Country relations. Flags on textured backgroundOne clear result of the recent Israeli elections is that there are major differences between an important segment of the US Jewish community and Israel. The win of right-wing and religious parties reinforces the fact that Israelis are different from the many American Jews who identify with liberal causes in the US.

In fact, one could imagine the great majority of non-Orthodox US Jews voting for the Israeli Labor party that built the state and ruled for decades. In the recent elections, however, it eked out just six Knesset seats.

One could argue that the differences between American Liberal Jews and Israelis are political: Americans still hold a hope for dividing the historic homeland of the Jewish people into two states. They would like Israel to be a liberal political democracy, like the US, with the separation of religion and government.

Israelis, who have spent two decades trying to implement the Oslo Accords that recognized the PLO, have come to terms with the harsh reality that no matter what they offer the Palestinians, they will once again be refused. They believe Iranian leaders when they say they want to destroy Israel. And Iran is certainly trying—sending troops to Syria and giving hundreds of millions of dollars to Hamas and Hezbollah, supporting their threats against Israel.

While these differences of opinion are major and relevant, there is still more to the divide, namely that Israelis and many American Jews have different values. Israel was once a bastion of secular, socialist Zionism. Non-Orthodox American Jews saw the culture from afar and identified with it.
According to a recent report, the vast majority of Israelis today are far more observant than they once were. Judaism and the deep spiritual connection to the Jewish homeland are central pillars in their lives. One-third of Israelis are Shabbat observant and another third consider themselves traditional; over 60% keep kosher. Less than 20% still identify as secular.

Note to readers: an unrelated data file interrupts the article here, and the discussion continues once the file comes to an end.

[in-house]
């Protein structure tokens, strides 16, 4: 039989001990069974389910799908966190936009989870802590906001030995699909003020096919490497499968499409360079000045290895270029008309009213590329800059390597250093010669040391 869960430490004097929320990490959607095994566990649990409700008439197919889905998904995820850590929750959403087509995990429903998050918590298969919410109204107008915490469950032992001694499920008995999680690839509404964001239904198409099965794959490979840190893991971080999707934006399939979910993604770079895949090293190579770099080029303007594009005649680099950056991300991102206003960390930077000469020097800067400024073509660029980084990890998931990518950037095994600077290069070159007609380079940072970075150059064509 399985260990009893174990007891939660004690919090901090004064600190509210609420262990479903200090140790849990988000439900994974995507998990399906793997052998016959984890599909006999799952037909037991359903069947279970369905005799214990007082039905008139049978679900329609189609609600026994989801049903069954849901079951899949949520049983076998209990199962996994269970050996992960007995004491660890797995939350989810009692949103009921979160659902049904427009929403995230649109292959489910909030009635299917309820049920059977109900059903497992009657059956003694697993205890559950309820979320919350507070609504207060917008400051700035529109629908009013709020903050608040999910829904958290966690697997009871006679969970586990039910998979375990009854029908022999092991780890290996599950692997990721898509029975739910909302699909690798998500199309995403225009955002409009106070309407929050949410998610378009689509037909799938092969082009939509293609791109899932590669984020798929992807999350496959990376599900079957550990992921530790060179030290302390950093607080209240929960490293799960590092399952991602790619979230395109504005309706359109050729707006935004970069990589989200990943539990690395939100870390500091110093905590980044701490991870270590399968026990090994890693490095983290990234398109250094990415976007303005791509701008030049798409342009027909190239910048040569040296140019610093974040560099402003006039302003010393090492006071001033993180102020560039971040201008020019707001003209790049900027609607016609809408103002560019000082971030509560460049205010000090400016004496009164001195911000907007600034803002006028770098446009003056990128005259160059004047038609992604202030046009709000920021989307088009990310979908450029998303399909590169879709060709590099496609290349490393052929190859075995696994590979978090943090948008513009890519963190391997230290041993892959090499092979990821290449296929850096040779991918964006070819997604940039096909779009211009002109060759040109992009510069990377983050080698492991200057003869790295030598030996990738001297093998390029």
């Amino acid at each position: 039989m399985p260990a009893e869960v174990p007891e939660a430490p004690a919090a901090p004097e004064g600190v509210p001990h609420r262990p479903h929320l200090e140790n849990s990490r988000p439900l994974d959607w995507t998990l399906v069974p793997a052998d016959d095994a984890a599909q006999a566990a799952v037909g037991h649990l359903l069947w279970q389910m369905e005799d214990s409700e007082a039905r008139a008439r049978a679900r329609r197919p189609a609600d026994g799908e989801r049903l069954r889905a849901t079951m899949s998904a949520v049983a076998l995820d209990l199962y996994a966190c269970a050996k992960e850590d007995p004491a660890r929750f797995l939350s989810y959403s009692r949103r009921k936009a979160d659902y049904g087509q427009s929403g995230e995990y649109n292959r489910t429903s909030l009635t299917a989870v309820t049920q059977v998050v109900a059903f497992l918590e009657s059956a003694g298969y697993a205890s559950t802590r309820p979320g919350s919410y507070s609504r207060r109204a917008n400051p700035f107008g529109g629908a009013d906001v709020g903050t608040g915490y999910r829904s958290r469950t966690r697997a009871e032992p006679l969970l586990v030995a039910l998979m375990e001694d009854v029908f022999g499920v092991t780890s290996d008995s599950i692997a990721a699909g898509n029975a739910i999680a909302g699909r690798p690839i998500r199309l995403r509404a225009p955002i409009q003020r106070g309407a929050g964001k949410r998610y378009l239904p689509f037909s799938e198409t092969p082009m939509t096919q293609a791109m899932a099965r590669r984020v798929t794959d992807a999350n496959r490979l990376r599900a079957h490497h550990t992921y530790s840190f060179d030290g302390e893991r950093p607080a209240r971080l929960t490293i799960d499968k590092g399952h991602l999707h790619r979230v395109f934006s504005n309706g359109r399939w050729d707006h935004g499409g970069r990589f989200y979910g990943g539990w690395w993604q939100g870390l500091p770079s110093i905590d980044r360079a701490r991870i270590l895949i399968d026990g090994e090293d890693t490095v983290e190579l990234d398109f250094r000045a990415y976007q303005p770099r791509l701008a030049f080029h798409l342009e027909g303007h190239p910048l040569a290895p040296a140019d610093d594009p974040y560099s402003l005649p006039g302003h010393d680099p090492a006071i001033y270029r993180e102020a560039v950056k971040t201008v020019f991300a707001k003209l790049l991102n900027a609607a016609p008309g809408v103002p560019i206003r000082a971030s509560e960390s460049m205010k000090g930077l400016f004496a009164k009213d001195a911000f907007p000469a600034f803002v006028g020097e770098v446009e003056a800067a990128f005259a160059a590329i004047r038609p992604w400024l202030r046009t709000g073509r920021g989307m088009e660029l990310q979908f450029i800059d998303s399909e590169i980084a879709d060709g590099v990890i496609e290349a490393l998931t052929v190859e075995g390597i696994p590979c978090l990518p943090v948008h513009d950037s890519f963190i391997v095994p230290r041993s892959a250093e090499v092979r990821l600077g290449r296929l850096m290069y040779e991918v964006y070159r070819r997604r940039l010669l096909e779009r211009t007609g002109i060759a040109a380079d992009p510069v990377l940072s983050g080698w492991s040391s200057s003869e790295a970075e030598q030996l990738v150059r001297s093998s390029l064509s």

So, while Jewish learning and observance has weakened in large segments of American Jewish society, they have been boosted in Israel. The vast majority of Israelis look to their tradition as a central animator of their values, while Americans, whose knowledge of Judaism is more cultural than intellectual, see Western liberal values as the foundation of their identity.

So yes, there are political differences. But the real divide finds itself much deeper; it’s in the value system. Other Jewish communities, such as in the United Kingdom and Australia, have vastly higher rates of Jewish education-in Australia 80%, and mostly attend Orthodox synagogues are much more connected to their religious identity. In these countries, as in the US Orthodox community, there is little anxiety over Israeli policies today.

If liberal US Jews are troubled about the direction Israel is taking, they should pause for a moment of self-reflection. Maybe the time has come for them to delve more deeply into the classical sources of Jewish learning and find ideas that can enrich their lives. Increasing their Jewish literacy will help them better understand their Israeli brethren, whose values are becoming more rooted in the traditional teachings of Judaism.


RABBI DAVID ELIEZRIE Is at Chabad/Beth Meir HaCohen in Yorba Linda, he can be reached at rabbi@ocjewish.com.

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